The basement of the United Church on the Green transformed into a deliberation room on Thursday evening, as around 50 people gathered to discuss the logistics of a civilian review board with Dan Barrett, legal director of the American Civil Liberties Union of Connecticut.
The proposed Malik Civilian Review Board, named for Malik Jones, who at the age of 21 was shot dead by an East Haven police officer in 1997, would oversee policing in New Haven and investigate citizen complaints of cop misconduct. The board would directly collect complaints, independently investigate incidents and recommend discipline if necessary. The police department and the board would then agree upon discipline guidelines. The groups Justice of Jayson and People Against Police Brutality hosted the interactive workshop to spark an open dialogue about the proposal and to hear public feedback.
“We need some agency in our communities because the state is giving us none,” said Kerry Ellington, an activist with the Malik Jones Foundation.
Barrett said there are “three magic ingredients” that he believes should be in any all-civilian review board.
To compel people or documents to show up, the board would need subpoena power. Barrett said this power is critical for gaining access to evidence such as surveillance videos. The board also needs its own staff with the ability to investigate claims, Barrett said. Finally, the civilian board needs funding at a consistent level if it wants to exert any control, he said.
Under the current proposal, the Board would have 13 members, all nominated by community organizations and then approved by the mayor and the Board of Alders. It would also have one nonvoting alder, who would use his subpoena power to help investigate misconduct, and two investigators, one administrator and one assistant, who would track complaints and carry out investigations of reports.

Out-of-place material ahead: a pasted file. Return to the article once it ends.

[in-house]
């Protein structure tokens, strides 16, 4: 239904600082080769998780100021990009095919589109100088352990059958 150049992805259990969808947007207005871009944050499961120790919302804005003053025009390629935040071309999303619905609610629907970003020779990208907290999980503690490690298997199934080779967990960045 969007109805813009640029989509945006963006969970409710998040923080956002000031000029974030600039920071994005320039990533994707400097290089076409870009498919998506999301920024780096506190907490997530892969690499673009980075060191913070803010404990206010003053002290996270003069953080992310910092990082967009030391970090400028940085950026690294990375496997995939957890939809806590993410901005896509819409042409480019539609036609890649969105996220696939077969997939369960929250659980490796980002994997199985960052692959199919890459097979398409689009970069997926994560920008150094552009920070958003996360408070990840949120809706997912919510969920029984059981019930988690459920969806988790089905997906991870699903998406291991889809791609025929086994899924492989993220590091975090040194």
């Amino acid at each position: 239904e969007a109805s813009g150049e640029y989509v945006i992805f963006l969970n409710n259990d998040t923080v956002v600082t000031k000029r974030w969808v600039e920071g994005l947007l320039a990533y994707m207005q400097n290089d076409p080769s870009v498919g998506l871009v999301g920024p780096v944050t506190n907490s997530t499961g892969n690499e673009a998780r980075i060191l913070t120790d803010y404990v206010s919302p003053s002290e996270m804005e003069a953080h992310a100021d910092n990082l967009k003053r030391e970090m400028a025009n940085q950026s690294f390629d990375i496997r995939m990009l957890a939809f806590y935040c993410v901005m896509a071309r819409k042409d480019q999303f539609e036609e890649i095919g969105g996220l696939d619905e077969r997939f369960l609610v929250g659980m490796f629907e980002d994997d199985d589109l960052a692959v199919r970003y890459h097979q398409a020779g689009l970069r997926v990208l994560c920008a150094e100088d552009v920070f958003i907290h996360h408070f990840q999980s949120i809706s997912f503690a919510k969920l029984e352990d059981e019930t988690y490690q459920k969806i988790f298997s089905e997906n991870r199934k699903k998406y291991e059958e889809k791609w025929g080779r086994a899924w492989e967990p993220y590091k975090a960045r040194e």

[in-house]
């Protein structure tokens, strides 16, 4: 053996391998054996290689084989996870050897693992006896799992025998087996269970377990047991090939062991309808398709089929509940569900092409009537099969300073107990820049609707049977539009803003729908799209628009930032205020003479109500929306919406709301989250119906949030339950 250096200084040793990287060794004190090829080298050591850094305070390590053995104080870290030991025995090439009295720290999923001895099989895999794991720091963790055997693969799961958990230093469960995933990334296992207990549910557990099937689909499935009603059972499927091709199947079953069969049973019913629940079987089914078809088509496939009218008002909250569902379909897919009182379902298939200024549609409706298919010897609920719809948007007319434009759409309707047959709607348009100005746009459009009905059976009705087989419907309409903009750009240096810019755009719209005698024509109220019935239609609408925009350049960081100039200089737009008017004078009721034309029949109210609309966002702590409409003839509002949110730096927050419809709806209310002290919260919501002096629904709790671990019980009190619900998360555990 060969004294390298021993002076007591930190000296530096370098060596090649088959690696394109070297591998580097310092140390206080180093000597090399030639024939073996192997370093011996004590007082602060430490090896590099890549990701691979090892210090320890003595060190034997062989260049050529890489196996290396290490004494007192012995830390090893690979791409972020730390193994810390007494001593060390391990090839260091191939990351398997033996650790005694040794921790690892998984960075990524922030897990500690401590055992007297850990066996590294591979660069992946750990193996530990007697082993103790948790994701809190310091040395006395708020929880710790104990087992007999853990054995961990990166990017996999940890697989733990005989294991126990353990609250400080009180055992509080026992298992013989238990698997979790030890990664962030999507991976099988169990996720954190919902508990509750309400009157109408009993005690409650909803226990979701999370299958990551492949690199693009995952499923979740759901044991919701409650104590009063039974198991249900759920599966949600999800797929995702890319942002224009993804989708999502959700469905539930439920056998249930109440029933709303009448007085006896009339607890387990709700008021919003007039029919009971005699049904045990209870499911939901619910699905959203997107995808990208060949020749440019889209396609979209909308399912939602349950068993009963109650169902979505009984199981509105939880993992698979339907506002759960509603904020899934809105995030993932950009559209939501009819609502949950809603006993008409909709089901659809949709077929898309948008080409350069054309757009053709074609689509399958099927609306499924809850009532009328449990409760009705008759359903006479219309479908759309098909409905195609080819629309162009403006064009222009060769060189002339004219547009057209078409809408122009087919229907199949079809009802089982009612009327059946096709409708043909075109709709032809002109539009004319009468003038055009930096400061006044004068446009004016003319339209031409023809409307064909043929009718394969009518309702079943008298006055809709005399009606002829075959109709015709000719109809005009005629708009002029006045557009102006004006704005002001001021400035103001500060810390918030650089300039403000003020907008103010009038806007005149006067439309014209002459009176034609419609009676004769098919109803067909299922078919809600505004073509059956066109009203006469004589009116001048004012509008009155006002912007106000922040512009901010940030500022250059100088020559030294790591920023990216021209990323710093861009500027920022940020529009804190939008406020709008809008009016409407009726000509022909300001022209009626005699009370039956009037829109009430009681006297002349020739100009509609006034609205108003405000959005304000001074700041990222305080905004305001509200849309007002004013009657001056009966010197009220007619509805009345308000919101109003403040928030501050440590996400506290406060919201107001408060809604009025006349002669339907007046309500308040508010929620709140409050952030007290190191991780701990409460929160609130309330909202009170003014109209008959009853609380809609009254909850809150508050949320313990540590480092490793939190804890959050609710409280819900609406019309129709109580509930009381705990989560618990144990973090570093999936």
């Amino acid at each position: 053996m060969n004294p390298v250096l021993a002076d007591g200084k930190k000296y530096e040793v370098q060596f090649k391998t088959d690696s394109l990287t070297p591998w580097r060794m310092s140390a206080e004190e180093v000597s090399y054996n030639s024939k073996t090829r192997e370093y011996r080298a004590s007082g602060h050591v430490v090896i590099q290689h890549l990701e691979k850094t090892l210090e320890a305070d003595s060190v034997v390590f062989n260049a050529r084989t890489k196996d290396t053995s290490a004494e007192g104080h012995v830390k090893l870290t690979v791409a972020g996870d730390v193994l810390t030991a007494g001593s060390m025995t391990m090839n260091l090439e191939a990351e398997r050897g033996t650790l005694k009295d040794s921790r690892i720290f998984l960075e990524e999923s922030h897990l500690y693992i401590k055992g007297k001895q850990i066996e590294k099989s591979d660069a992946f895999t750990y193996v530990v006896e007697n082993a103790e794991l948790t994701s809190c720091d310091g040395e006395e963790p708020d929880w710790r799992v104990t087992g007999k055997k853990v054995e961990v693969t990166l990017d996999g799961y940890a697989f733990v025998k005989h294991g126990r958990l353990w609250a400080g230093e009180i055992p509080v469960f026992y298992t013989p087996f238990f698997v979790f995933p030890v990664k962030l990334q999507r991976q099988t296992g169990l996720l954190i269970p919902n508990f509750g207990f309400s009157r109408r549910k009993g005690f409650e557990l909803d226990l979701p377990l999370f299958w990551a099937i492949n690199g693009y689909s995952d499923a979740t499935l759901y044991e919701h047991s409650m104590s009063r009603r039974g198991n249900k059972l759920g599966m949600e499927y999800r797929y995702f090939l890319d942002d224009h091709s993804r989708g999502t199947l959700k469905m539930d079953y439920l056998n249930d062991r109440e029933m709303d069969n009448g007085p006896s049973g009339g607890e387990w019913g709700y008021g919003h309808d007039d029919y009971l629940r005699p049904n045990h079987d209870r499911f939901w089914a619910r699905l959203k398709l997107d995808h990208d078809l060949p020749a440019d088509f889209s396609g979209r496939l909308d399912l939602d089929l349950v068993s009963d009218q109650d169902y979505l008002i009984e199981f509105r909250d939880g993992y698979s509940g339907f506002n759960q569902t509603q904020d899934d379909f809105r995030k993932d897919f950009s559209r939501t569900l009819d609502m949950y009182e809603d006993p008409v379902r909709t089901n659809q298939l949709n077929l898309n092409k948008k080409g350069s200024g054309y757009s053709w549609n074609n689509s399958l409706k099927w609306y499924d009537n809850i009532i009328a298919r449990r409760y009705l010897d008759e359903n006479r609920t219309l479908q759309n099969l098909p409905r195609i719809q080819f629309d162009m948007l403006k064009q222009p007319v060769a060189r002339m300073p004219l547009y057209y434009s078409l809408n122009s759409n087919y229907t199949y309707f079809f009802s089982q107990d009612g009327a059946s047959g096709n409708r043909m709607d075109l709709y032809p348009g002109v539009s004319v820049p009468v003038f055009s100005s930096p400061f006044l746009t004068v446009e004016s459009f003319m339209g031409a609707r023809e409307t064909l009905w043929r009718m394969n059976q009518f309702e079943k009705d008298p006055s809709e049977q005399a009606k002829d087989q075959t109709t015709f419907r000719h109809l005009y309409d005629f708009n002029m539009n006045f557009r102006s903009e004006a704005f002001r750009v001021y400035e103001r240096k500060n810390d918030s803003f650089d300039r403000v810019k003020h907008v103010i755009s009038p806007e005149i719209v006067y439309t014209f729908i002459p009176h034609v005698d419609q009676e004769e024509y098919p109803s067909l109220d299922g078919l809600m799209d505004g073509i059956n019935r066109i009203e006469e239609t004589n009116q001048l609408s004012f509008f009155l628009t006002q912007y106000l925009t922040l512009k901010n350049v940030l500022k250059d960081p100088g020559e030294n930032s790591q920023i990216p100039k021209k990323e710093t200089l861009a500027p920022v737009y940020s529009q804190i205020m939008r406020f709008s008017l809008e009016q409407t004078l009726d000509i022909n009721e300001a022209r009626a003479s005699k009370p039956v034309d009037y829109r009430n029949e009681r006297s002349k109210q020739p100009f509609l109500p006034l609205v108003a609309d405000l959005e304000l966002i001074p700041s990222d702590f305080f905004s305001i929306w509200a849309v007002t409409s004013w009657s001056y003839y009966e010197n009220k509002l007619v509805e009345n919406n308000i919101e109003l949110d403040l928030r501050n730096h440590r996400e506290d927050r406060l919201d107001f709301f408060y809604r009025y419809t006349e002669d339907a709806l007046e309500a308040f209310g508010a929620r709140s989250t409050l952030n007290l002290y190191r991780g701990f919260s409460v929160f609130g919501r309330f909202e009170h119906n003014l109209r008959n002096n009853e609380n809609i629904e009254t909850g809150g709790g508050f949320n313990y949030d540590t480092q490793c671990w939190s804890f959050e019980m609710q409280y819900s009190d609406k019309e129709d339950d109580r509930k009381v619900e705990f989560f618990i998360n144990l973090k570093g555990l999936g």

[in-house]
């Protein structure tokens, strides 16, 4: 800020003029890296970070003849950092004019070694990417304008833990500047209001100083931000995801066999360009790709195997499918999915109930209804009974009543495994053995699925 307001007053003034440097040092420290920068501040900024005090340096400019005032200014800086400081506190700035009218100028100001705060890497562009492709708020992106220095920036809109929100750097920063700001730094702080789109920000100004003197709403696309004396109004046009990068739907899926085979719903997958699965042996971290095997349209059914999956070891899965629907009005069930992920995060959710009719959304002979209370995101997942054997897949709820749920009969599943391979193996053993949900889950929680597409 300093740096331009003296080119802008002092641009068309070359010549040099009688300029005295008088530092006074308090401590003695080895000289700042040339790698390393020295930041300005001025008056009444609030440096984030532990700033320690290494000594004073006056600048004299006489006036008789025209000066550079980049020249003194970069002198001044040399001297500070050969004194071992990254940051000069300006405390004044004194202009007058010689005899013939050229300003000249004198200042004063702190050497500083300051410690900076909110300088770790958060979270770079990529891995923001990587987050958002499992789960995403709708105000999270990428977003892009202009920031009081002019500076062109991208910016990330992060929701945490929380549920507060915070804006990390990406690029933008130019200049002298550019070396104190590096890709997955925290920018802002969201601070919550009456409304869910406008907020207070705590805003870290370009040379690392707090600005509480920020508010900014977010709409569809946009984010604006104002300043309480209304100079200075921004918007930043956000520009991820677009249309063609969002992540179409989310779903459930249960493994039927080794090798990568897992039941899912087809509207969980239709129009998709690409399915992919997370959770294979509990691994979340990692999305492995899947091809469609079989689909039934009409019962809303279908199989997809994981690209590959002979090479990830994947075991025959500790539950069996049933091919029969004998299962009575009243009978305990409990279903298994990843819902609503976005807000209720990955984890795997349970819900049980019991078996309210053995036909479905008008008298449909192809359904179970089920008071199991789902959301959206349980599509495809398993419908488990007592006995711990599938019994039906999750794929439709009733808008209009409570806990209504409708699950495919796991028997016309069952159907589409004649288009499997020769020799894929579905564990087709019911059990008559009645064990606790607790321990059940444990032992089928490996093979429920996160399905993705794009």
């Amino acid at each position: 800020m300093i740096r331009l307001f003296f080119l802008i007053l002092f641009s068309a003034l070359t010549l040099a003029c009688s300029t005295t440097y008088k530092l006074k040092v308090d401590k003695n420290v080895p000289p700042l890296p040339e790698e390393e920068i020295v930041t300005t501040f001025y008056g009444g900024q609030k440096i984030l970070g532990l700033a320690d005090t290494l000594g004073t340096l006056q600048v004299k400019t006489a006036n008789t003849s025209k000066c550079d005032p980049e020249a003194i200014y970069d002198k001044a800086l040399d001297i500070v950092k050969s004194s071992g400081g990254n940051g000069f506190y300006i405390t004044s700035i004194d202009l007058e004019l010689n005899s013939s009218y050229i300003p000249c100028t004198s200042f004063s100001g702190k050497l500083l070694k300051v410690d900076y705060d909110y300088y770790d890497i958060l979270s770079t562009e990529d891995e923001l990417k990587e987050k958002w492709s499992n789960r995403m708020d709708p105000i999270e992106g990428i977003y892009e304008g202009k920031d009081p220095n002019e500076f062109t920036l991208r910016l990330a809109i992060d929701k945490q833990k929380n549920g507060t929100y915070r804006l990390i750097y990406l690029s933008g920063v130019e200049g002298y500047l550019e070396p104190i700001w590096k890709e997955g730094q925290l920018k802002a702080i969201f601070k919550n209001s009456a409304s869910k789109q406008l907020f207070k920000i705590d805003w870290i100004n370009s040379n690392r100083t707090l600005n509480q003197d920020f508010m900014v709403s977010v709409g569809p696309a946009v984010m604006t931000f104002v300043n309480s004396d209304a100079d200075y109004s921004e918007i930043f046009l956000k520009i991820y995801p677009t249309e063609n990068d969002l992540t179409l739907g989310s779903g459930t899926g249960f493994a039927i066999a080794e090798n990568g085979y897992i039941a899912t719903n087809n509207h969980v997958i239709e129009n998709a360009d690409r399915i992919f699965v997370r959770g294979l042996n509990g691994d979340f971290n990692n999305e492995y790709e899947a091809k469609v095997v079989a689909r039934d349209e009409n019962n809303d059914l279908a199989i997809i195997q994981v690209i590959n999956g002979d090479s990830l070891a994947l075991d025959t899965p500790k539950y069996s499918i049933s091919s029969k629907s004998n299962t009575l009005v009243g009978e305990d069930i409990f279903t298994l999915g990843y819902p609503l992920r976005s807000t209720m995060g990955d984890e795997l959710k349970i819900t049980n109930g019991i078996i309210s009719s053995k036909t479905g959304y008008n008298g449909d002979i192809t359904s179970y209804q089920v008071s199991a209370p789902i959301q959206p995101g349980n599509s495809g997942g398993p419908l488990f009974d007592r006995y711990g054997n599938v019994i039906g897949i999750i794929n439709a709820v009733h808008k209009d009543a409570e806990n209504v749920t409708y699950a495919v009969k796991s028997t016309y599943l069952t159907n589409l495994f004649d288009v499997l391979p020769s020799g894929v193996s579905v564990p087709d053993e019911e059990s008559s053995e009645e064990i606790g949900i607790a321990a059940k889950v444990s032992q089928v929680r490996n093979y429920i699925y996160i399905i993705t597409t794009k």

Following Barrett’s presentation, the room broke into seven smaller groups based on different specifics of the review board: data collection and reporting, discipline, subpoena power, investigation, independence, budget and funding and membership.
These groups were meant to stimulate discussion and allow those drafting the proposal to hear feedback.
The data and reporting group was led by Camille Seaberry, who helped develop a database of police brutality incidents in Connecticut. Five attendees sat in a circle discussing questions including “Do you have access to information about police practices in New Haven?” and “What information should remain secret?”
Chris Desir LAW ’18 said the process of creating a meaningful civilian review board is complicated and detailed, so the activists want the community’s help in coming up with solutions.
The United Church on the Green is located at 270 Temple St.
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